• Added ‘restart’ command. Makes keynav restart. Useful for binding a key to reload the config.
  • Added ‘loadconfig’ command. This lets you include additional config files to load on the command line or in one of the default keynavrc files. (requested by Axel Beckert) … and already in use here.
  • keynav will now restart if it receives SIGHUP or SIGUSR1
  • Map ‘Enter’ by default to ‘warp,click 1,end’ (requested by Axel Beckert)
  • Fix a bug causing the point under the mouse cursor to not click through the keynav window in certain conditions. Reported via mailing list by Eric Van Dewoestine and Krister Svanlund.

Both packages will be reuploaded to Debian Sid (Unstable) after the release of Debian Squeeze (currently “testing”).

Friday·15·October·2010

Thoughts on Gitorious and GitHub plus a useful git hook //at 11:36 //by abe

from the real-men-just-upload-their-important-stuff-on-git-and-let-the-rest-of-the-world-clone-it dept.

When I took over the developement of xen-tools, I looked around for an appropriate git hosting. I especially had a look at GitHub and Gitorious.

If you just regard the features, GitHub is definitely more targetted on single developers and Gitorious more towards projects:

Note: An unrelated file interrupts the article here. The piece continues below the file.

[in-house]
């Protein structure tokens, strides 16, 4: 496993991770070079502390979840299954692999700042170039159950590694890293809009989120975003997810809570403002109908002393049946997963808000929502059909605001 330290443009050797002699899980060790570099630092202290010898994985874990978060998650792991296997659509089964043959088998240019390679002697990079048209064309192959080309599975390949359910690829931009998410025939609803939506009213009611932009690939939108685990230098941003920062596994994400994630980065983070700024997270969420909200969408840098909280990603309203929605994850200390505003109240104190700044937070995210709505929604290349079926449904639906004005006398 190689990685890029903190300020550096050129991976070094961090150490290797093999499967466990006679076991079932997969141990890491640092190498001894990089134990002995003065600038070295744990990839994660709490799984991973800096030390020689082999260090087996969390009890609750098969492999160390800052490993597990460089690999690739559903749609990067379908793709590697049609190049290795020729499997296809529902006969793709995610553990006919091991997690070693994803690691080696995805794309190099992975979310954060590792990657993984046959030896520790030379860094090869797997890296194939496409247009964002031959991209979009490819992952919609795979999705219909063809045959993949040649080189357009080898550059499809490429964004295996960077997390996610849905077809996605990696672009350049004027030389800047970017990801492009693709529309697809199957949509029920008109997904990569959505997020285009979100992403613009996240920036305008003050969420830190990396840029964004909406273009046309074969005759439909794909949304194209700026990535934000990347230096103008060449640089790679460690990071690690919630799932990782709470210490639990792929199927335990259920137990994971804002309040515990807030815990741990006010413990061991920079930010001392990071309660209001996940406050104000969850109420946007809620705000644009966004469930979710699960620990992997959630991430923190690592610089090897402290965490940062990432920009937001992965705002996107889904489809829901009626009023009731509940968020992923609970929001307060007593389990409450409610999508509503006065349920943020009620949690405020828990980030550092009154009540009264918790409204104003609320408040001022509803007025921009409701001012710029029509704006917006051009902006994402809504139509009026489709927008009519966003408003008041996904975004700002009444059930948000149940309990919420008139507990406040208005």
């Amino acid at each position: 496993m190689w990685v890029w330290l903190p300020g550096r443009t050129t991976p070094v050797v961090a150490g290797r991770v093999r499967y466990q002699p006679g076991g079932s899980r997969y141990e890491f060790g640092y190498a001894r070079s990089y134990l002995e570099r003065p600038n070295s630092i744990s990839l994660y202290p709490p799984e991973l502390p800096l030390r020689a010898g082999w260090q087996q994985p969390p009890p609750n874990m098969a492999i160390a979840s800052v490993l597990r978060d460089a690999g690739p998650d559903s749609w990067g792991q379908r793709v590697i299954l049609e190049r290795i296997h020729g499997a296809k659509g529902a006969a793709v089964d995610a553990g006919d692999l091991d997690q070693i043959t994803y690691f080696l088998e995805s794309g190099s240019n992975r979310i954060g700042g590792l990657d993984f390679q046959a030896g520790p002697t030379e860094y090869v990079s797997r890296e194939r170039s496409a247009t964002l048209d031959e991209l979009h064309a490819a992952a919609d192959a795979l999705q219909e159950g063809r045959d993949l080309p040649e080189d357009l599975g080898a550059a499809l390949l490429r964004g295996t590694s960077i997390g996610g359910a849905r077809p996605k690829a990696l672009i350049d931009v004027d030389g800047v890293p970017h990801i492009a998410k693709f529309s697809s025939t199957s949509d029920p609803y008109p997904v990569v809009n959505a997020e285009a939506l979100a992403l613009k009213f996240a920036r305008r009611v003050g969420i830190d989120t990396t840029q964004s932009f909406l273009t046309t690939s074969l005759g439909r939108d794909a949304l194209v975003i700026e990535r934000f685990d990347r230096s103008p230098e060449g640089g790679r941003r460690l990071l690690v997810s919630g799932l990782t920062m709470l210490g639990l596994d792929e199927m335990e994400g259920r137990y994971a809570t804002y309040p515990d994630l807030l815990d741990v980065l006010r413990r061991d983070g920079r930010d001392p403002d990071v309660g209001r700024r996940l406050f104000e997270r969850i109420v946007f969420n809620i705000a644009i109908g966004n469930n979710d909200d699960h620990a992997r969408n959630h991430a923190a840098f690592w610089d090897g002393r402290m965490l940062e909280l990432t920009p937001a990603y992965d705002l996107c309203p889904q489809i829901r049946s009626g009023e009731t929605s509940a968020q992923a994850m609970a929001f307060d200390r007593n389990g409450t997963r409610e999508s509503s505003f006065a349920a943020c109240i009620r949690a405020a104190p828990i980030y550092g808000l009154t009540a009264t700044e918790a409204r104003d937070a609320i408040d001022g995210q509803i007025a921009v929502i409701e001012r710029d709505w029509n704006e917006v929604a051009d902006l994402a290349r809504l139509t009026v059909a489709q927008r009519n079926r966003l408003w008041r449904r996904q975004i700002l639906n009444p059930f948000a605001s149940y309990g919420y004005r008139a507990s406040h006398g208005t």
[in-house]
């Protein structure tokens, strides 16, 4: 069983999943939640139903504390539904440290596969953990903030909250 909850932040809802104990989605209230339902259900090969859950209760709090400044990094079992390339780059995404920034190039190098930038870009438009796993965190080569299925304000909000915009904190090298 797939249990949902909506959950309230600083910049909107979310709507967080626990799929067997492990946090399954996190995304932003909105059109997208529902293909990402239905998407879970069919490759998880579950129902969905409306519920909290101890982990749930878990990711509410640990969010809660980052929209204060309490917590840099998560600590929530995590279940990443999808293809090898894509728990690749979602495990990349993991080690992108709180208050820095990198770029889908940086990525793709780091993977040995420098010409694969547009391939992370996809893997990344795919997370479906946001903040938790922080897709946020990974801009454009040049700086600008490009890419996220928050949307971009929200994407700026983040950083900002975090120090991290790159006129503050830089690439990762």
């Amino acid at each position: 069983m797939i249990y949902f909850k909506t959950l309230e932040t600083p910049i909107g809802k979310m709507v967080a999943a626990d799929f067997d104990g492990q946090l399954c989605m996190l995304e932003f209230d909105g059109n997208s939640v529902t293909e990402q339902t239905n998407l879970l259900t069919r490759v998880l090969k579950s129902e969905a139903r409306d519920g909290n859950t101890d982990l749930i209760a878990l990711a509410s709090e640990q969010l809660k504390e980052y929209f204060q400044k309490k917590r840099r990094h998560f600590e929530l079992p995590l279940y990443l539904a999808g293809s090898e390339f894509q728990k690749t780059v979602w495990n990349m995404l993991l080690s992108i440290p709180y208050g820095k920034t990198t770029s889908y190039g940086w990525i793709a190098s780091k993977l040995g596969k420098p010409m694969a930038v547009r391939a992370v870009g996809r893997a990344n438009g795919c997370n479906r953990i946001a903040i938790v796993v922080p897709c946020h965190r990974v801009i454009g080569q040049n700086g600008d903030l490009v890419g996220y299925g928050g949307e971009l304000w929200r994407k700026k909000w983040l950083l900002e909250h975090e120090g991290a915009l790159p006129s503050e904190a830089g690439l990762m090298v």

At GitHub, every repository has its URL under the URL of a user page which makes it nearly impossible to have user independent, “official” repositories for projects which have more than one official developer.

At Gitorious, every hosted repository needs to belong to a project, even if it’s only a published configuration. But a project can have more than one git repository. You only seem to be able to have personal repositories if you clone some existing Gitorious repository.

So from a feature point of view, the xen-tools git repositories fit way better to Gitorious’ hosting while the git repositories with zshrc, conkerorrc and desktop configuration files defintely have a more fitting addresses on GitHub, in my case http://github.com/xtaran/$repository. On Gitorious, they are now together under a “project” called “Axel’s configuration files” at http://gitorious.org/abe which contains git repositories of my on grml’s .zshrc based .zshrc, my configuration for Conkeror and all the files necessary for my ratpoison/xmobar based netbook/laptop desktop.

I though feel a little bad for giving the project the very short “slug” name “abe” instead of “abe-config” (as I did initially) since “abe” is IMHO not a proper “project name” for my configuration files and possibly other projects would have a more reasonable claim for that project name on Gitorious. But that way it suites more its purpose: Gather some of my git repositories which don’t belong to a proper project.